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Elizabeth Vierling

Distinguished Professor

My research interests are in post-transcriptional and post-translational processes that regulate cell function in response to stress, including the action of molecular chaperones in protein homeostasis, nitric oxide homeostasis, and control of reactive oxygen species. I am also involved in a new project aimed at mining the diversity of plant specialized metabolism for molecules that could be used as antimicrobials or other therapeutics.

Current Research
A major goal of our work is to understand the mechanism of action and biological roles of molecular chaperones, in particular the alpha-crystallin related small heat shock proteins and the protein disaggregase Hsp101. Molecular chaperones are structurally diverse, highly conserved proteins that facilitate proper protein folding and maturation, protein targeting, and dissolution of protein aggregates formed due to stress or disease, giving chaperones a broad impact on cell function and stress responses. In addition, we have expanding investigations of other factors essential for organismal stress tolerance, including an enzyme of nitric oxide metabolism enzyme [S-nitrosoglutathione reductase (GSNOR)], regulation of mitochondrial metabolism, and translational control during stress. In striving to address basic biological questions, our research extends from biochemical and protein structural studies to molecular and classical genetic analysis using Arabidopsis thaliana and the cyanobacterium Synechocystis sp. PCC6803 as model organisms.

I am also involved in a new, collaborative project to mine diverse plant species for natural products. This research draws on a collection of plant tissue culture samples from close to 3000 different species that was recently donated to UMass from industry. We intend to use the collection for compound extraction and RNA-seq to uncover new molecules of medicinal and industrial value.

Learn more at

Academic Background:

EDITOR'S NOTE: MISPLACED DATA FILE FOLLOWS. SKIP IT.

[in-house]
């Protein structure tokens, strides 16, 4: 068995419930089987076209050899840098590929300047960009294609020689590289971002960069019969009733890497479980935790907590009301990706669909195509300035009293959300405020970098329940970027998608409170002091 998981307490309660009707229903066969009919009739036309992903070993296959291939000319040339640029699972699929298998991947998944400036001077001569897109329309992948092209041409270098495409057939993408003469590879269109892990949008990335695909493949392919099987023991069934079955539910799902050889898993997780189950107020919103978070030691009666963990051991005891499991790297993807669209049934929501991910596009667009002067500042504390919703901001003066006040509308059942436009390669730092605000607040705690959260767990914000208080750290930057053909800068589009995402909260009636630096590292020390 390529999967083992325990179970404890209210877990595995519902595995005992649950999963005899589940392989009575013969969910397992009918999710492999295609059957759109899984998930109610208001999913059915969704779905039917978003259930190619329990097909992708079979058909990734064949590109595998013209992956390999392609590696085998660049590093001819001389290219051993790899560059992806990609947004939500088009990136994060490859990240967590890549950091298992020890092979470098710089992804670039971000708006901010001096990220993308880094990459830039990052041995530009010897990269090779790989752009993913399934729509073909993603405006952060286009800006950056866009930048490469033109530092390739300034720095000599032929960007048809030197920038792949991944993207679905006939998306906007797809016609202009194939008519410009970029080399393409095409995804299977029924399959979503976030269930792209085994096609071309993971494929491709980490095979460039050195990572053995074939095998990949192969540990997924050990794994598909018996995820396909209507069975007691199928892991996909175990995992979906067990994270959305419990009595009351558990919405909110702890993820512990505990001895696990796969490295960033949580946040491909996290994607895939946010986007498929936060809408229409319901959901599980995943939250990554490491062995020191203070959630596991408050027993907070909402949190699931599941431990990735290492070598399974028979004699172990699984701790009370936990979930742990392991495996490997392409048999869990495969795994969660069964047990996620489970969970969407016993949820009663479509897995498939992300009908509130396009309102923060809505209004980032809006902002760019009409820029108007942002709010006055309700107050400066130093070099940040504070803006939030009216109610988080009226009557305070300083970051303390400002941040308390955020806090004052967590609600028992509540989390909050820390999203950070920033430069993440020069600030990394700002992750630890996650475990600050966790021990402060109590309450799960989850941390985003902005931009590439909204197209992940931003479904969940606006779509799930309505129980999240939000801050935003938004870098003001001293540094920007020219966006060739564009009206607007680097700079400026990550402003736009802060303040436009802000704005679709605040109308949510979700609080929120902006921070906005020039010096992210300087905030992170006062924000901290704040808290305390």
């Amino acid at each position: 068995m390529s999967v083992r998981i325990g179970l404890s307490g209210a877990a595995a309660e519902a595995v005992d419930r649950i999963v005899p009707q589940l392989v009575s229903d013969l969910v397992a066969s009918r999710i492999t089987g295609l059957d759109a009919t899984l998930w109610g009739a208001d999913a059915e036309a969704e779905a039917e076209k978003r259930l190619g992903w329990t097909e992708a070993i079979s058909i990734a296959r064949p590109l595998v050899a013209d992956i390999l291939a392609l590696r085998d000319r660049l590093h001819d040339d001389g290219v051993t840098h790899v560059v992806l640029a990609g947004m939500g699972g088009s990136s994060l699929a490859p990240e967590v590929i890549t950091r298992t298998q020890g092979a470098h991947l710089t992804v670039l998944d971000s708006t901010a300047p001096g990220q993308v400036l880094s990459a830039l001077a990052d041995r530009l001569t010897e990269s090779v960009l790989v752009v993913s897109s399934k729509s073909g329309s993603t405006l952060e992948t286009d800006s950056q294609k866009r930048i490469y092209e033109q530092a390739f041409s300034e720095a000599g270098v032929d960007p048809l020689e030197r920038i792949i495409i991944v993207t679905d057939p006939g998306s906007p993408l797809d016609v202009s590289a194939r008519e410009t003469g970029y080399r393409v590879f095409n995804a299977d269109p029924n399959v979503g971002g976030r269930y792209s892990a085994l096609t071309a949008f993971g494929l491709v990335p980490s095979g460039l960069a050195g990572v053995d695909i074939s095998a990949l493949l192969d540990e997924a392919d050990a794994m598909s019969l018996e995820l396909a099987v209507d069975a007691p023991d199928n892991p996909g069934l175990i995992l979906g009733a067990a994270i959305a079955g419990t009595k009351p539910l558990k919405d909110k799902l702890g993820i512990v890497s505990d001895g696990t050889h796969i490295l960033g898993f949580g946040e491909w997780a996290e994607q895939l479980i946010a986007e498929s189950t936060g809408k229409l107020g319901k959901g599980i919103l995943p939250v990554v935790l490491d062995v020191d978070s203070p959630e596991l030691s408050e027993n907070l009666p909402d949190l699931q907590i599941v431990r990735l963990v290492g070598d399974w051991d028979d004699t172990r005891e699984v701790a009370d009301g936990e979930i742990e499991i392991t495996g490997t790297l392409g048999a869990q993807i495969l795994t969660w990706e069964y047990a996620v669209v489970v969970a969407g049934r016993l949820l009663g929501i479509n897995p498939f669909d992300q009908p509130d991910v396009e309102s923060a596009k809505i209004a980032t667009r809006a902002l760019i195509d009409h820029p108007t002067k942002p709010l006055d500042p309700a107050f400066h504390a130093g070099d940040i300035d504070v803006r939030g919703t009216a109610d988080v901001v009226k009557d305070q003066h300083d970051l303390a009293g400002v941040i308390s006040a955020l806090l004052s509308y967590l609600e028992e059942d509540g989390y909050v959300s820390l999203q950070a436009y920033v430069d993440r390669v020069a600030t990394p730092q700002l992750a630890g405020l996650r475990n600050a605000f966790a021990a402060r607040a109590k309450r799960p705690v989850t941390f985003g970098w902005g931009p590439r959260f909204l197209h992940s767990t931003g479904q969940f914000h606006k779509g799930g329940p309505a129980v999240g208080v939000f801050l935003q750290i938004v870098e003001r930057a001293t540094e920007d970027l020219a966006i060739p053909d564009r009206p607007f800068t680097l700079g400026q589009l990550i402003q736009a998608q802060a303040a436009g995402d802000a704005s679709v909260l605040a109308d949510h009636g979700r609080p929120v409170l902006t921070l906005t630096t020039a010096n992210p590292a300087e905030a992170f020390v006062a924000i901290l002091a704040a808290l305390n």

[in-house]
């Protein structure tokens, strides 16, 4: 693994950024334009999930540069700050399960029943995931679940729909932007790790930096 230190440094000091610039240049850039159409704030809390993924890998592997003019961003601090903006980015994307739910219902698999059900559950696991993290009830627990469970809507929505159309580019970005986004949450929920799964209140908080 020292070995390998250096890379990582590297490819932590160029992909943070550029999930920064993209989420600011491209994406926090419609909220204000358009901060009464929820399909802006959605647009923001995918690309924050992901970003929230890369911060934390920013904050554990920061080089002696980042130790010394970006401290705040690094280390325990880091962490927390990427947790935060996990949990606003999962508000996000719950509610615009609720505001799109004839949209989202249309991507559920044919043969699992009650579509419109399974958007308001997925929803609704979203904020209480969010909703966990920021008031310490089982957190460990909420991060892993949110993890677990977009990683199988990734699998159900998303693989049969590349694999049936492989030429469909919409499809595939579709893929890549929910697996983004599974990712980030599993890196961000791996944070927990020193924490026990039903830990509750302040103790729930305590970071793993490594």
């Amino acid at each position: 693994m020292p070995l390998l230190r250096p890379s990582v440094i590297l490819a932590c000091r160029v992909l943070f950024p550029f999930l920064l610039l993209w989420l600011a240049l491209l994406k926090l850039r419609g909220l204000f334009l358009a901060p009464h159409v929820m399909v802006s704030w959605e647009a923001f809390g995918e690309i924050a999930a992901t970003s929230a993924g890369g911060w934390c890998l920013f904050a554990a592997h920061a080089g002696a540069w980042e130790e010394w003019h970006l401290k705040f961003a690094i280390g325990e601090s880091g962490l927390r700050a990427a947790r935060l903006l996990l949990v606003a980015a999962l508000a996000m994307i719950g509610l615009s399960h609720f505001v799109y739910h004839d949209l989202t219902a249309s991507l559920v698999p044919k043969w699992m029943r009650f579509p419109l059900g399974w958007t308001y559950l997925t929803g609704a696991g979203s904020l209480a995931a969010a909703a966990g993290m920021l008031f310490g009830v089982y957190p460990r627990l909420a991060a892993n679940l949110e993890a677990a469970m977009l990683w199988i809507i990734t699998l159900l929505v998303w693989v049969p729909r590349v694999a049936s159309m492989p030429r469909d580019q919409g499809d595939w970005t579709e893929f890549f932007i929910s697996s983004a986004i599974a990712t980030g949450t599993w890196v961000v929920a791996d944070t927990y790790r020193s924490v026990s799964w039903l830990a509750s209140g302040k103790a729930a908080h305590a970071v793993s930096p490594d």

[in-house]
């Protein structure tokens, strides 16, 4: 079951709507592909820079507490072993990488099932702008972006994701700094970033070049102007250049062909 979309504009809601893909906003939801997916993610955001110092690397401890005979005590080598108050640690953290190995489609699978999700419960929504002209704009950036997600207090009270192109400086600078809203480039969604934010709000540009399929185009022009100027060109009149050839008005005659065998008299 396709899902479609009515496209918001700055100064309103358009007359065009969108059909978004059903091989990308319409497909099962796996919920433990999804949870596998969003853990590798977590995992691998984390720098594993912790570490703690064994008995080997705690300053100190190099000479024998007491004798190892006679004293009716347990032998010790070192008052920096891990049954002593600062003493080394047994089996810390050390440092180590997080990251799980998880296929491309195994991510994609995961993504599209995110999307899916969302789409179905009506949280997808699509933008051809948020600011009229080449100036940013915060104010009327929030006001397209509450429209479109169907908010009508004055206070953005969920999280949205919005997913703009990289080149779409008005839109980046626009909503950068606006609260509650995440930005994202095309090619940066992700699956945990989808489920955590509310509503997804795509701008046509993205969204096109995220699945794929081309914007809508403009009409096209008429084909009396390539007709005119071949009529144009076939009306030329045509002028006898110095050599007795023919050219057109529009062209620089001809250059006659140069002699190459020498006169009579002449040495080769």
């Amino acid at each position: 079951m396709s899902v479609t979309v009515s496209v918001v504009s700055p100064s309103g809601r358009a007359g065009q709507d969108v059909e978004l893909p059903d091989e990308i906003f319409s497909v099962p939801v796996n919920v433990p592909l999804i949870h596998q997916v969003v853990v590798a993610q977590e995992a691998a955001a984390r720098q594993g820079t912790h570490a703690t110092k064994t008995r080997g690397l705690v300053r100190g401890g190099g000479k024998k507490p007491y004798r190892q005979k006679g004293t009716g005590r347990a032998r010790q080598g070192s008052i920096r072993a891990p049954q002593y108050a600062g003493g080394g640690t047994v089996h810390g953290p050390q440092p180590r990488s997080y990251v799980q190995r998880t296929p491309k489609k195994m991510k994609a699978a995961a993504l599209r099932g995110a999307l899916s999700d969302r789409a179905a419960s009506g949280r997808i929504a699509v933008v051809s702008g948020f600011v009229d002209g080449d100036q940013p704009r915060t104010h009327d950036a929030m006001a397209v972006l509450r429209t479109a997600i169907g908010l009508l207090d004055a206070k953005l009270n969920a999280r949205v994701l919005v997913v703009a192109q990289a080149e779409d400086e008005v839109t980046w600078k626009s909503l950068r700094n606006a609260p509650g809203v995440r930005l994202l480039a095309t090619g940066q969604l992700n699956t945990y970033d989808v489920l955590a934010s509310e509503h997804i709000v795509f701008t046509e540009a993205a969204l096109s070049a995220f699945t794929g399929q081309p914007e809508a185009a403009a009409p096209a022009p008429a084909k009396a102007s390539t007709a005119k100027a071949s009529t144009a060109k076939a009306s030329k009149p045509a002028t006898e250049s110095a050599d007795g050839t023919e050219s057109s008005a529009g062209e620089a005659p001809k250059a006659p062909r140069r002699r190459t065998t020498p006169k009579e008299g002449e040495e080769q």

• BS University of Michigan, Ann Arbor
  • PhD University of Chicago
  • Postdoctoral training: University of Georgia, Athens
Patel, S., E. Vierling, F. Tama. Replica exchange molecular dynamics simulations provide insight into substrate recognition by small heat shock proteins. Biophys. J. 106:2644-2655 (2014).
Xu, S., D. Guerra, U. Lee, E. Vierling. S-Nitrosoglutathione reductases are low-copy number, cysteine-rich proteins in plants that control multiple developmental and defense responses in Arabidopsis. Front. Plant Sci., 4: 1-13 (2013). doi: 10.3389/fpls.2013.00430
Basha, E. C. Jones, A.E. Blackwell, G. Cheng, E.R. Waters, K.A. Samsel*, M. Siddique, V. Pett, V. Wysocki, E. Vierling. An unusual dimeric small heat shock protein provides insight into the mechanism of this class of chaperones. J. Mol. Biol. 425:1683-96. PMID: 23416558 PMCID: PMC3646915 (2013).
Kim, M., U. Lee, I. Small, C. des Francs-Small, E. Vierling. Mutations in a mitochondrial transcription termination factor (mTERF)-related protein enhance thermotolerance in the absence of the major molecular chaperone HSP101. Plant Cell, 24:3349-65 (2012). PMID: 22942382 PMCID: PMC3462636
Basha, E., H. O’Neill, E. Vierling. Small Heat Shock Proteins/α-crystallins:Dynamic proteins with flexible functions. Trends Biochem. Sci. 37:106-117 (2012).
Jaya, N., V. Garcia, E. Vierling. Substrate binding site flexibility of the small heat shock protein molecular chaperones. Proc. Natl. Acad. Sci. 106:15604-15609 (2009).
Contact Info

Department of Biochemistry and Molecular Biology
Life Science Laboratories N329
240 Thatcher Way
Amherst, MA 01003-9292

(413) 577-2890